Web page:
Investment banks backing voice and data comms biz Azzurri have agreed to write off three quarters - £78m - of debts owed to them by the integrator in a bid to clean up its balance sheet and gear up for expansion.
This leaves Azzurri owing £45m (£25m interest bearing) to the seven-strong financial syndicate, which includes Barclays Converted Investments, Allied Irish Bank and the Bank of Ireland.
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A joint venture between Goldman Sachs and EPB called Candlewick has bought out Lloyds' shareholding in Azzurri as part of the new agreement.
"Going forward I could not have carried a £103m balance sheet when … trying to grow the business," CEO Vim Vithaldas told The Channel.
He added that Azzurri's debt holders and the shareholders are one and the same, which made conversations about the write down easier to have. Accepting a big loss is never easy for investors to swallow.
The loans owed to the banks were due to be repaid by next summer – but under the new deal, Azzurri has until September 2016 to pay off its creditors.
The debt-to-earnings ratio carried by West Midlands-based Azzurri fell under the spotlight earlier this year, when sources told us the firm was approaching other integrators/ resellers to source products amid suggestions it was running dry on distie credit – an allegation the company dismissed at the time.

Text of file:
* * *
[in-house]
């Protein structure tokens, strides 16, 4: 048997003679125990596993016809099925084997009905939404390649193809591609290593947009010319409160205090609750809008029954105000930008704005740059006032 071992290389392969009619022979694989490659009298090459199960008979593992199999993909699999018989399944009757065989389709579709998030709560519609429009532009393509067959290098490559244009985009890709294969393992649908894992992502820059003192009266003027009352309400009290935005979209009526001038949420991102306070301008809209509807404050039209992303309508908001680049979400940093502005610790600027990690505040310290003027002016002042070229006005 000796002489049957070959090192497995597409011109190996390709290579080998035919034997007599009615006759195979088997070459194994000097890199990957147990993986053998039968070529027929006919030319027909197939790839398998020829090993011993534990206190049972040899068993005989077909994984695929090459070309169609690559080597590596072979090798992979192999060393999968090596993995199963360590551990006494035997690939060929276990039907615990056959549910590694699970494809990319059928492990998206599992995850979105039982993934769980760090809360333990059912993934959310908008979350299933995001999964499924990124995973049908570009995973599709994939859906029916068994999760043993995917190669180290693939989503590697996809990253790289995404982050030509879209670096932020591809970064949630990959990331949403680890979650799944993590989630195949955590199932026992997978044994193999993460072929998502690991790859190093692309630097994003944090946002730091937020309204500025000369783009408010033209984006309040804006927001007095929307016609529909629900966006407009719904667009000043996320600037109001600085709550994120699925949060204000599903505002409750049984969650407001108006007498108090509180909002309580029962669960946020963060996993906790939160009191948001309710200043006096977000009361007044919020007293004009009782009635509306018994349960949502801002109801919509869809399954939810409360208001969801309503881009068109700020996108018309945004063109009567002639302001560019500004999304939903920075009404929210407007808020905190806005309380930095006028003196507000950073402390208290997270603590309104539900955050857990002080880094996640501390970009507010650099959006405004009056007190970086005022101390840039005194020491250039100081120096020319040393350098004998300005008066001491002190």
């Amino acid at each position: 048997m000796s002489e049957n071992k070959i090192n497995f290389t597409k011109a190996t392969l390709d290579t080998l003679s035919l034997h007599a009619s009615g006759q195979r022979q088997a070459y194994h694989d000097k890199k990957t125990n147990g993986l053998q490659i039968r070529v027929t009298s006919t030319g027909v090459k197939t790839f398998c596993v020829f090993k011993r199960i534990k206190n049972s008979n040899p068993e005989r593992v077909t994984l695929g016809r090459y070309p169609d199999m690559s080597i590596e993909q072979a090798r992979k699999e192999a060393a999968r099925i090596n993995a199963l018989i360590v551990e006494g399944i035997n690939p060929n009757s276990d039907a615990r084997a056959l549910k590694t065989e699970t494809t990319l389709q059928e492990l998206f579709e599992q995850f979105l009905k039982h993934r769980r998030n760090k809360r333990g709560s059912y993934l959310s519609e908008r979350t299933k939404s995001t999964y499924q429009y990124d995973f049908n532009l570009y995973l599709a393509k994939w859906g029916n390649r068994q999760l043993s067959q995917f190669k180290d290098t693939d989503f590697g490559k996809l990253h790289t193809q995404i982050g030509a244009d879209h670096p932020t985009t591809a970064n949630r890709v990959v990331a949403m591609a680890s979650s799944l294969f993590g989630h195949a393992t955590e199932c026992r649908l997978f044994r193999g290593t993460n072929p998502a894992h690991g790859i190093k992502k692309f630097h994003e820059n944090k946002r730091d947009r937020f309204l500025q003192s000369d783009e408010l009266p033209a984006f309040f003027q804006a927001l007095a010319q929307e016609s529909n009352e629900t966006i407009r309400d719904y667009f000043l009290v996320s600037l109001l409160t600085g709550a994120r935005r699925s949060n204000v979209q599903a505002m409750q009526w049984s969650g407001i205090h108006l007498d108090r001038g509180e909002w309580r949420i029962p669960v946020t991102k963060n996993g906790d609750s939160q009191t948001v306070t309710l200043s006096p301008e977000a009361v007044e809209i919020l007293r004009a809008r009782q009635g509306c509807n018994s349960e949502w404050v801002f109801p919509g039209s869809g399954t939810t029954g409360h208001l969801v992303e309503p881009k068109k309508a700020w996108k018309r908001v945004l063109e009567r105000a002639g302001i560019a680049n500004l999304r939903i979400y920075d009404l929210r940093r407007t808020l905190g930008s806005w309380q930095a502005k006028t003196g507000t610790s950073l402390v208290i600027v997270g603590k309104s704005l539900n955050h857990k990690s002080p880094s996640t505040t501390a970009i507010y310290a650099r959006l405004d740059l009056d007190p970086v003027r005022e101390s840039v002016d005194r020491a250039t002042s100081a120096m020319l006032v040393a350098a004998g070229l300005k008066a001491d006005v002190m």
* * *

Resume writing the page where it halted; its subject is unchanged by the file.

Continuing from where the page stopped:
The parent company Azzurri Holdings turned over £126m in fiscal '12 ended June and made a profit of £5.5m, but finance costs of £23.5m left a net loss of £18m.
Interest repayments will now fall to a quarter of the previous level which makes them more manageable.
Vithaldas told us its debt burden did not cause problems with suppliers and the business had explained to customers who contacted it about the financial profile that Azzurri had the support of its backers.
Clearly being highly geared had its limitations, restricting the ability of management to invest in new areas. As part of the latest refinancing package Azzurri has been given £3m to invest in its Intelligent Cloud Optimised Network.
This is a hosted telephony platform offering voice-as-a-service, but it can go from basic functions to a fully specified contact centre application on a multi-tenanted basis. The target market is customers with between 250 and 1,000 seats, and the service will launch next year, though punters are being signed up already, Azzurri claimed.
"Azzurri and its competitors have a very limited offering in that [cloud] arena," said Vithaldas. "We talk to customers and if they've got a couple of million pound cheque to write, great, we'll talk to them. If they haven't, everyone walks away."
He said Azzurri's revenues will likely shrink as it shifts more customers to the “as-a-service” model, with business users paying for a contract over three years rather than a large upfront injection of capital.
The plan is also to push more cross-selling across the group, said Vithaldas.
A new chairman, Steve Andrews, is coming aboard from 25 October to replace Keith Taylor, who pitched up at Azzurri along with Vithaldas in December 2011, at the behest of the company's financial backers.
Vithaldas told us Taylor's skills were in "highly leveraged and turnaround businesses" but that he needs an industry veteran to "bounce ideas off" and "create a platform for growth".
Most recently, Andrews was group MD for mobility and MD for UK retail products at BT.
The latest refinance is the second since the end of calendar '11 when its banking syndicate removed former VC backer Silverfleet and effectively wrote off £224m in unpaid interest, carrying forward losses, bonds and loans to £103m.
Vithaldas said Azzurri, whose customers include Seven Trent Water, the Department for Transport and bin bods Biffa, now has a three year plan to execute.
"This [refinance] was a real vote of confidence by that syndicate," he told us. ®